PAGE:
Sprinting


Run as fast as you can. This type of cardio is suited to interval training and is generally not appropriate for beginners. Here are some tips for effective sprint training ...
  • Explode with as much power as you can, keeping your stride length as long as possible.
  • Kick your heels up behind you and stretch forward with your feet before you plant them.
  • You should lean forward somewhat as you sprint to keep your center of gravity slightly unbalanced in the forward direction.
  • Stay on the balls of your feet for the first few seconds of acceleration then stretch it out and plant with your heels.
  • Your arms should be pumping powerfully and your head should stay looking straight forward.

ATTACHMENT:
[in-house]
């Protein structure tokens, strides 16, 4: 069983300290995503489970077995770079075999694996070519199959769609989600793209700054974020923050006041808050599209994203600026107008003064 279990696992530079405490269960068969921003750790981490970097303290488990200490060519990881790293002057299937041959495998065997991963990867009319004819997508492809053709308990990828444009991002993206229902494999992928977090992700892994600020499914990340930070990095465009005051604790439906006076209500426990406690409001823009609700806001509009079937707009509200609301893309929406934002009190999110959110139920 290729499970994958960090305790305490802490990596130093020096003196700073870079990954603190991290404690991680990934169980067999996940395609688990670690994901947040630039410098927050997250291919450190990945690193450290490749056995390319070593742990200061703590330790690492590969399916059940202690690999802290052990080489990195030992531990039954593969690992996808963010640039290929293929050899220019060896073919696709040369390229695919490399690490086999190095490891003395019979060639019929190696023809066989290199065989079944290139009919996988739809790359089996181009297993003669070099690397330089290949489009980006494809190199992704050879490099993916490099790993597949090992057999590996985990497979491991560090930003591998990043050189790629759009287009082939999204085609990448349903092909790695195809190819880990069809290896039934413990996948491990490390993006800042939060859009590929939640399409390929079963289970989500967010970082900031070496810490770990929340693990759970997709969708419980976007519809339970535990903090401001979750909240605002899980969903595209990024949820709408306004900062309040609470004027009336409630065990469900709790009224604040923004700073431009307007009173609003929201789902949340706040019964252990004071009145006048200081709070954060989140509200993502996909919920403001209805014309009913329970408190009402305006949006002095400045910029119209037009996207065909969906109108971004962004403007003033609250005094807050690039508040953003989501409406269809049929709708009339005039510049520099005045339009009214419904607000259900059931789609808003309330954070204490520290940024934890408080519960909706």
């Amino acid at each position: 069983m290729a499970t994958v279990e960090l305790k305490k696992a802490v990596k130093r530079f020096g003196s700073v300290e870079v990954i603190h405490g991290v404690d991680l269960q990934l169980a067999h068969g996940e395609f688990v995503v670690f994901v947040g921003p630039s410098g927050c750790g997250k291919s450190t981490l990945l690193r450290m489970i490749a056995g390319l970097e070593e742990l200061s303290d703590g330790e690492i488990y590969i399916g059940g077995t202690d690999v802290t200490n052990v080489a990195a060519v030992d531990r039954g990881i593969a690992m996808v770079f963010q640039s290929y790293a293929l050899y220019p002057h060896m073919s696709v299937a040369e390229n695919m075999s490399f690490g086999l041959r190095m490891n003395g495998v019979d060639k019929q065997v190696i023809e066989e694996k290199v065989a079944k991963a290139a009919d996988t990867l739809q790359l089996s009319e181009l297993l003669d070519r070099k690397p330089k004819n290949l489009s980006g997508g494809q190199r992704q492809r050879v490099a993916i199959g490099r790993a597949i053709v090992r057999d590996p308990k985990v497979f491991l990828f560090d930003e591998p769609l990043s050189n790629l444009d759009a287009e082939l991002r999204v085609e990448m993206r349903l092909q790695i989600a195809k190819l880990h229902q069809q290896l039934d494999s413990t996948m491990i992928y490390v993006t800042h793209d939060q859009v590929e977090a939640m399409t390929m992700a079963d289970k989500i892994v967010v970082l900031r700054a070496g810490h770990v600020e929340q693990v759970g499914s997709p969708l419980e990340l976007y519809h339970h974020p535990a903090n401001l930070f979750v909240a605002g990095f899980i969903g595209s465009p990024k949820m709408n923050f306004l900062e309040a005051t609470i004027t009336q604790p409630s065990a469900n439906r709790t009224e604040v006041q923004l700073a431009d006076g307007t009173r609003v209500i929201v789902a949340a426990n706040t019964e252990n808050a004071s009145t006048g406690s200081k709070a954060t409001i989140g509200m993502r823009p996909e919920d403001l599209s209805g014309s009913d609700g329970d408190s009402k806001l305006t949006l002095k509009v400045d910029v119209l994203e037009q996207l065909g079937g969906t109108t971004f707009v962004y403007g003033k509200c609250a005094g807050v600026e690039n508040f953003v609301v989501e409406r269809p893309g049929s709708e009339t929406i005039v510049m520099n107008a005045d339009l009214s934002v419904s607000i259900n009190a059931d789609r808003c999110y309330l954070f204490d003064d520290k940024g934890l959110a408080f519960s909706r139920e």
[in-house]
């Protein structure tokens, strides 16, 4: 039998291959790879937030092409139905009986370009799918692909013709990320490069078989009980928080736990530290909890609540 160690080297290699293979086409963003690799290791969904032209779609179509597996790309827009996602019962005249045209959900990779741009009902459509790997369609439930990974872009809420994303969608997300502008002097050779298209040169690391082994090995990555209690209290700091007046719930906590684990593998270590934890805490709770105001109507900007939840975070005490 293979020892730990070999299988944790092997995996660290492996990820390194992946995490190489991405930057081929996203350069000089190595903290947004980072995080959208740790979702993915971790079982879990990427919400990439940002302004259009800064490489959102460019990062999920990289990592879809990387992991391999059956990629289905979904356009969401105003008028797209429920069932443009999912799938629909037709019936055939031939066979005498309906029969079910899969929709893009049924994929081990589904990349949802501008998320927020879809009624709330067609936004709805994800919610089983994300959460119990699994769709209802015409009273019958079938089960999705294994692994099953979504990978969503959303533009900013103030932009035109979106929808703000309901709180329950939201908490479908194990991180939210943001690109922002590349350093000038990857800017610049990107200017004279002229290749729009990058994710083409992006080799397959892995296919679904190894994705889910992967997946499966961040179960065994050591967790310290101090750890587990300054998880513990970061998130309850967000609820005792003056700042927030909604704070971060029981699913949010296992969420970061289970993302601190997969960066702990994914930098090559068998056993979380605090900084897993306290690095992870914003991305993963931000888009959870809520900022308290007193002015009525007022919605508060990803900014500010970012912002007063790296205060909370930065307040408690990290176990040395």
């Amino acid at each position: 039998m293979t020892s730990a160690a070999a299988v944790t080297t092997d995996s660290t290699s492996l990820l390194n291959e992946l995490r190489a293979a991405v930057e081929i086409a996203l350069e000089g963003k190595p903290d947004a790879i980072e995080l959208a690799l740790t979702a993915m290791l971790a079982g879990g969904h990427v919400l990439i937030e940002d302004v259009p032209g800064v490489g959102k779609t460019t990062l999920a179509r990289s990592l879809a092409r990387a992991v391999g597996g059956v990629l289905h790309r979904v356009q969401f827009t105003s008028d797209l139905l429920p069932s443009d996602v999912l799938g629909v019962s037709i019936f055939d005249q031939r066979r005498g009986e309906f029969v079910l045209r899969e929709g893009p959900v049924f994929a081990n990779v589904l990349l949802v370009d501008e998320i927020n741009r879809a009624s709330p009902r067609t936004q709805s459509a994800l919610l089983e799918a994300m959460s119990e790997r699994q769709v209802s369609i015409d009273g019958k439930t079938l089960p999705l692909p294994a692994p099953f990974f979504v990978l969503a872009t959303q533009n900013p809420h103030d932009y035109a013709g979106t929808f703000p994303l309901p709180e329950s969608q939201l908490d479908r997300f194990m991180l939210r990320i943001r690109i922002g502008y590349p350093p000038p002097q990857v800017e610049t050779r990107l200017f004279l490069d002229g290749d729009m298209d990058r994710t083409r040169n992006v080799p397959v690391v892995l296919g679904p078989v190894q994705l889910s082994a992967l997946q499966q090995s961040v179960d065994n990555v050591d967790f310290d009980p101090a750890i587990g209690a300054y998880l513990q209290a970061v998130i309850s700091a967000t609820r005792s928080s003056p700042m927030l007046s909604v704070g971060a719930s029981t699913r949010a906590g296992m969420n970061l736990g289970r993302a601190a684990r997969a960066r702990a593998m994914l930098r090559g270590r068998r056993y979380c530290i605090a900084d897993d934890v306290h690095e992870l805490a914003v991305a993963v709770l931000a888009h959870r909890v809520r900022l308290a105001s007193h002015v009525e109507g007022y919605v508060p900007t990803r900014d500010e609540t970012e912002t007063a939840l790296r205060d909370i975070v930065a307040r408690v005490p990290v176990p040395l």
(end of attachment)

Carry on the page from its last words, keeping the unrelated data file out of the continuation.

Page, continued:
• You can try finishing longer runs with a sprint at the end, just to finish strong or test your willpower or just to beat your running partner.


Swimming


Swimming is usually done in a pool (it can also be done in a lake or ocean as well). Lessons are available at most swimming pools if you don't know how to swim. Swimming is also a great total body workout that is completely non-impact. It is perfect for overweight people, injured people and paraplegic people. Swimming can be done as long-duration, low-intensity exercise or as high-intensity, short-duration exercise. It is also a useful skill to have.

Here is a list of basic equipment that you will need for swimming ...

  • A good pair of goggles is a must. They will allow you to train longer without burning your eyes out from chlorine or salt.
  • For extra resistance, try wearing a shirt when you swim. When you swim without the shirt, you will feel like greased lightning.